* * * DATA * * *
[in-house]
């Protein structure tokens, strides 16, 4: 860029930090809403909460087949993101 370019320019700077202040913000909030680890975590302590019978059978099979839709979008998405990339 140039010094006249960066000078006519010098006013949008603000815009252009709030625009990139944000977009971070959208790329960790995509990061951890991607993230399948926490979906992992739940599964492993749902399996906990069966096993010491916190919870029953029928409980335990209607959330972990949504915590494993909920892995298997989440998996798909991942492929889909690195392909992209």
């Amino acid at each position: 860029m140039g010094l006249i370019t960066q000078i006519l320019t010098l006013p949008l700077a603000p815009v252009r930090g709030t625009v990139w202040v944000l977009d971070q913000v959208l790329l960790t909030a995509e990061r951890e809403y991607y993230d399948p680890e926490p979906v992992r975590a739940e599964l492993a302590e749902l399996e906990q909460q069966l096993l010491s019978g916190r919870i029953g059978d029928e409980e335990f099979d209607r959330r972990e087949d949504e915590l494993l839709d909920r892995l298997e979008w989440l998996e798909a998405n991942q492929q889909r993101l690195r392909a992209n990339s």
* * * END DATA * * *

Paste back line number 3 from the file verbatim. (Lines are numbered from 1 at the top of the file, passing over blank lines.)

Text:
């Amino acid at each position: 860029m140039g010094l006249i370019t960066q000078i006519l320019t010098l006013p949008l700077a603000p815009v252009r930090g709030t625009v990139w202040v944000l977009d971070q913000v959208l790329l960790t909030a995509e990061r951890e809403y991607y993230d399948p680890e926490p979906v992992r975590a739940e599964l492993a302590e749902l399996e906990q909460q069966l096993l010491s019978g916190r919870i029953g059978d029928e409980e335990f099979d209607r959330r972990e087949d949504e915590l494993l839709d909920r892995l298997e979008w989440l998996e798909a998405n991942q492929q889909r993101l690195r392909a992209n990339s």